Issue #81 “Rake at the Gates of Hell: Part Four”
Writer: Garth Ennis;
Artist: Steve Dillon;
Colors: Tom Ziuko;
Letters: Clem Robins;
Editor: Stuart Moore;
Assistant Editor: Julie Rottenberg;
Cover: Glenn Fabry;
Last we left John Constantine and the other characters in Hellblazer everyone was having a rather poor time. John’s carefully constructed plan of gaining leverage over the archangel Gabriel by keeping his heart was crushed (literally) by The First of the Fallen, not to mention how occult confidant Rick the Vic had been paid a visit by the The First which resulted in the preacher shooting himself to escape the torment that was coming to him. Additionally , Constantine’s friend Helen was assaulted by her former pimp Phil the resulting brutality of the attack sending Constantine into a helplessness induced spiral downwards as everything around Constantine falls to pieces. Elsewhere George Ridley alongside the Tower Hamlets African population stare down the approaching riot-gear adorned police force come to arrest George. Acting upon already high racial tensions the standoff turns violent almost immediately before breaking out into a full scale riot. While part three of Rake at the Gates of Hell showed the pieces come crumbling down, part four instead focuses on the aftermath and how John and George are choosing to handle their situations.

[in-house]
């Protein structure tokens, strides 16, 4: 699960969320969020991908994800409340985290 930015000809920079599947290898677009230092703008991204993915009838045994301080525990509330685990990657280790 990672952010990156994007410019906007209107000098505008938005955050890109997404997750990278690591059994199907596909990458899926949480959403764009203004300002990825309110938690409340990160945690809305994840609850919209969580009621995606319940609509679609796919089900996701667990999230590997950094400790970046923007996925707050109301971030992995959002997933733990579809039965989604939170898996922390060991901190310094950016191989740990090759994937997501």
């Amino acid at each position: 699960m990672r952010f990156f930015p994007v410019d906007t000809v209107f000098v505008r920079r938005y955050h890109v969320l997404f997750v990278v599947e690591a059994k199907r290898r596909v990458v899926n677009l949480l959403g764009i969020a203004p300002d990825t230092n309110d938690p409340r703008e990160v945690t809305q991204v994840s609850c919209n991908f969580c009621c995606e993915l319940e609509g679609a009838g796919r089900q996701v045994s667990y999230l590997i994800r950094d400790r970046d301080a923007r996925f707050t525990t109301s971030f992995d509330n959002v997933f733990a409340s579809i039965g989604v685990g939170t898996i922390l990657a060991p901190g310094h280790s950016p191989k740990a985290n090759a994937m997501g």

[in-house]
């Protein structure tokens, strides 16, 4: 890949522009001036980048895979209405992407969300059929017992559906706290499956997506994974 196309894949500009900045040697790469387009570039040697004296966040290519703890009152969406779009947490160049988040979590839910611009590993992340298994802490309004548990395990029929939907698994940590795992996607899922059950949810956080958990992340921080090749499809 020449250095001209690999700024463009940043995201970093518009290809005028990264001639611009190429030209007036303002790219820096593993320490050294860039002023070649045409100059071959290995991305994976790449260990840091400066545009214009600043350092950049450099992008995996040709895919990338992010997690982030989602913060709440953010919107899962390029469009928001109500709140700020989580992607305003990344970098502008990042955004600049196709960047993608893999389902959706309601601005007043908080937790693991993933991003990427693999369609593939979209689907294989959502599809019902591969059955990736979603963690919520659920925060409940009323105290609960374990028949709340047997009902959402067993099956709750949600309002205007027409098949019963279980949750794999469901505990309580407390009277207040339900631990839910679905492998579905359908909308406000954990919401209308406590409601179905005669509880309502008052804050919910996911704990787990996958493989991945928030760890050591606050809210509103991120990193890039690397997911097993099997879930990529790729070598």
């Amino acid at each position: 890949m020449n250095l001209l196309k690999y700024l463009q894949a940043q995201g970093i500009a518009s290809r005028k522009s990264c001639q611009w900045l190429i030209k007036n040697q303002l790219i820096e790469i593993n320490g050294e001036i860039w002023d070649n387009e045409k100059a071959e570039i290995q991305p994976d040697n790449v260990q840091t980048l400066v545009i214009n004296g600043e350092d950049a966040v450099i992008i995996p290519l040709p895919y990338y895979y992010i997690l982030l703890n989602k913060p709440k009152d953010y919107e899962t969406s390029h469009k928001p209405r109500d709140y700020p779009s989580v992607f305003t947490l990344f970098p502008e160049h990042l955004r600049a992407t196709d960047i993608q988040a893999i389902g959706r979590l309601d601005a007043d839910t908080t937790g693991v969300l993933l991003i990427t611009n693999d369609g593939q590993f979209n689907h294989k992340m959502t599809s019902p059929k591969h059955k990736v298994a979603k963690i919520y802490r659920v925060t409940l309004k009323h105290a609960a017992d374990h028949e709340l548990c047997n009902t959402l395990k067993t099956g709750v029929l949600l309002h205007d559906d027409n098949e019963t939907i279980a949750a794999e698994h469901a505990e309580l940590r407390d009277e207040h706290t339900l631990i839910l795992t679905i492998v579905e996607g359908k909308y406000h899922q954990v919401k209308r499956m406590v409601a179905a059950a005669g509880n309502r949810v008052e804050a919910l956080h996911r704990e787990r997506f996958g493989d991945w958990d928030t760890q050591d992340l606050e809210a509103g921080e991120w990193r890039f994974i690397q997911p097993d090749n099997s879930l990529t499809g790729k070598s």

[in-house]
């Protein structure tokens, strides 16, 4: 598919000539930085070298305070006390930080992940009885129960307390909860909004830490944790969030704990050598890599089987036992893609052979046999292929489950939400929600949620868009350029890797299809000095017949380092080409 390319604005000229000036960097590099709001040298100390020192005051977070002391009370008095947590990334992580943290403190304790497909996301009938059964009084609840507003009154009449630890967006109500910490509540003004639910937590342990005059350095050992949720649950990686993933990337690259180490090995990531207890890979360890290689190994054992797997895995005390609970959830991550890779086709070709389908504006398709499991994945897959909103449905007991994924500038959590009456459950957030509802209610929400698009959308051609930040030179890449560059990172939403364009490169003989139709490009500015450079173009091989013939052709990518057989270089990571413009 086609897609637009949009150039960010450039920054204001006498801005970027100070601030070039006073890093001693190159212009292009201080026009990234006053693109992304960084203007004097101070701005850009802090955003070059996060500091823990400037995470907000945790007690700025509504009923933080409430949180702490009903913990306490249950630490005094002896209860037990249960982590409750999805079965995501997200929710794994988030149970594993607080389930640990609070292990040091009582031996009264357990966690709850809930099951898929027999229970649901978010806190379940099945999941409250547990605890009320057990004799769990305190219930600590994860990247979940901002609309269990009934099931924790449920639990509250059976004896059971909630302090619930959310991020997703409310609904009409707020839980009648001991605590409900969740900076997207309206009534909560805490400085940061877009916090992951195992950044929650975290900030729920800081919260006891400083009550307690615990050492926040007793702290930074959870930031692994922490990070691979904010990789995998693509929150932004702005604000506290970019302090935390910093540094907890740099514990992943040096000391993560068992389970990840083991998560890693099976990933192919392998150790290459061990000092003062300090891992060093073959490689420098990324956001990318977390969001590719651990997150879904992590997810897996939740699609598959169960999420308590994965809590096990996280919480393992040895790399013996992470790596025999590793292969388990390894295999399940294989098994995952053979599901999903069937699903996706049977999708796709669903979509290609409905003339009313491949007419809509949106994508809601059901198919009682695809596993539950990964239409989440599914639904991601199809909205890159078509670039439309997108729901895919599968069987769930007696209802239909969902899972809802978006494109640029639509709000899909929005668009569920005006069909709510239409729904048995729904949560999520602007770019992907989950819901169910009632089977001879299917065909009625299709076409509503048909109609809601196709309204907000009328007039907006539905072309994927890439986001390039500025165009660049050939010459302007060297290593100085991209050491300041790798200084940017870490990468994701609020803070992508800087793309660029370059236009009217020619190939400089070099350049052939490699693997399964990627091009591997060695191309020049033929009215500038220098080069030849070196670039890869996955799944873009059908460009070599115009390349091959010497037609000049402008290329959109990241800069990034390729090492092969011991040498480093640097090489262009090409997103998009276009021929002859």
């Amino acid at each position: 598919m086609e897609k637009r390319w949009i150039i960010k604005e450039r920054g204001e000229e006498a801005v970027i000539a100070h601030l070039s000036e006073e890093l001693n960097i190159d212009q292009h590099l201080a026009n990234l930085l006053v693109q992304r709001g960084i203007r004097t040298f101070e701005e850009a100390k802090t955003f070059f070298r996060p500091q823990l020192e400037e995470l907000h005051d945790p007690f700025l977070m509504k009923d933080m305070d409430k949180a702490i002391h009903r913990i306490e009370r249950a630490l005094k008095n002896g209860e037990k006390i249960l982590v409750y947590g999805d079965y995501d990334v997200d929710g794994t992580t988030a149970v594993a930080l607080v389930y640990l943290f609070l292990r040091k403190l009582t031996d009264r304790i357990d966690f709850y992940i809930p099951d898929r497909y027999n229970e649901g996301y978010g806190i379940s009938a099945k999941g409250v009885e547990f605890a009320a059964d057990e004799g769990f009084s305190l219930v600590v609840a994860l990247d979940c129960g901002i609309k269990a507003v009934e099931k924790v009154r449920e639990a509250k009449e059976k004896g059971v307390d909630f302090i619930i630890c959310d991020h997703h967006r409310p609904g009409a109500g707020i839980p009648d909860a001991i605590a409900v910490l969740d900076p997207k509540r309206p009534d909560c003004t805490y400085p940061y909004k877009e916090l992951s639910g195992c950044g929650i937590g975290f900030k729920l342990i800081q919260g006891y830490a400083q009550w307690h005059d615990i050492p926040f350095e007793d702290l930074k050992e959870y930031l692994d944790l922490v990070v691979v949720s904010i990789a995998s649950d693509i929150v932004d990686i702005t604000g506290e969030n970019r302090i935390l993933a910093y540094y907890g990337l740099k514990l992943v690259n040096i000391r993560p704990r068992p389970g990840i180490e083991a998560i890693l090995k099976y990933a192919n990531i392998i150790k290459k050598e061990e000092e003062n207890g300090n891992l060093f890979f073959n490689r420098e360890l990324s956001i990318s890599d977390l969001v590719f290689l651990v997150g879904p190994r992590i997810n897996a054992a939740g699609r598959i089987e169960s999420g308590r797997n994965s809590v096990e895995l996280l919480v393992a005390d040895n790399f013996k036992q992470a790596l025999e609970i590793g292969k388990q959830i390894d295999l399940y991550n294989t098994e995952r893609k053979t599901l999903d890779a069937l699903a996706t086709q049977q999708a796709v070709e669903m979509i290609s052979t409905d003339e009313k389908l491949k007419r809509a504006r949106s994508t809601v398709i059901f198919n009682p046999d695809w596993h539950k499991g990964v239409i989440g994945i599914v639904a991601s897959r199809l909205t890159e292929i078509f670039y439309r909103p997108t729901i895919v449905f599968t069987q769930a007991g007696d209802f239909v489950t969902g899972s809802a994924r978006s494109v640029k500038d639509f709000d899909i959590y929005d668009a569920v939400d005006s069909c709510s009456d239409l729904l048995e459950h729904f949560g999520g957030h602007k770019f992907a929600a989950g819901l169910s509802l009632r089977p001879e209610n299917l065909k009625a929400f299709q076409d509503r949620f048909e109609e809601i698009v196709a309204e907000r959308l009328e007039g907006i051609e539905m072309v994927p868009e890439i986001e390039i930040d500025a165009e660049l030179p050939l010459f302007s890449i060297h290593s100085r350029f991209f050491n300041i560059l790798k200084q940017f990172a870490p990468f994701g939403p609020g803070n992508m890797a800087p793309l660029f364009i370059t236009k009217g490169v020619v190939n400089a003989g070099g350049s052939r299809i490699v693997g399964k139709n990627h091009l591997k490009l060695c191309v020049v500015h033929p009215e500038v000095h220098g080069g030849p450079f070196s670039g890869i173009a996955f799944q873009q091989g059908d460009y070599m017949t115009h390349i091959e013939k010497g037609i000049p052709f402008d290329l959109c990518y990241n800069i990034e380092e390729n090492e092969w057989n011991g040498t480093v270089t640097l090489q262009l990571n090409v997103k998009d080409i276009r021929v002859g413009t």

Almost entirely focused on George and John, both in their own personal hell, the issue opens with Phil the Pimp being violently and repeatedly beaten by some toughs before shifting to a church in which Constantine has taken to hide out in. Guarded by sigils in the basement he is discovered by Father Kellaway an initially jittery priest who manages to calm himself once he discovers that it is not a gang of ne’er-do-wells but instead a sulky and terrified John Constantine. Upon hearing from John that he is hiding from The Devil, Kellaway acts how one would expect a priest to behave, as he believes that Constantine isn’t referring to the actual literal devil and that John has just come to seek sanctuary to escape from some mundane real life problem. Upon being informed that it is infact the capital “D” Devil that John is hiding from and hearing about some of the things Constantine is up to he believes the drunken Constantine to be insane as any rational man would should they say that they “had the archangel Gabriel by the balls for a while.” Constantine uses Kellaway as a counselor of a sort in that he vents his frustration with himself at the priest. Constantine realizes that he has been acting in a very un-Constantine like way, in that he has been abusing his power and connections for what he initially thought was the best, but instead has crumbled around him as we’ve seen. In short he has become like many of his adversaries that he has faced his entire life: control freaks in positions of power who are trying to “make the world a better place’ no matter who gets hurt in the process.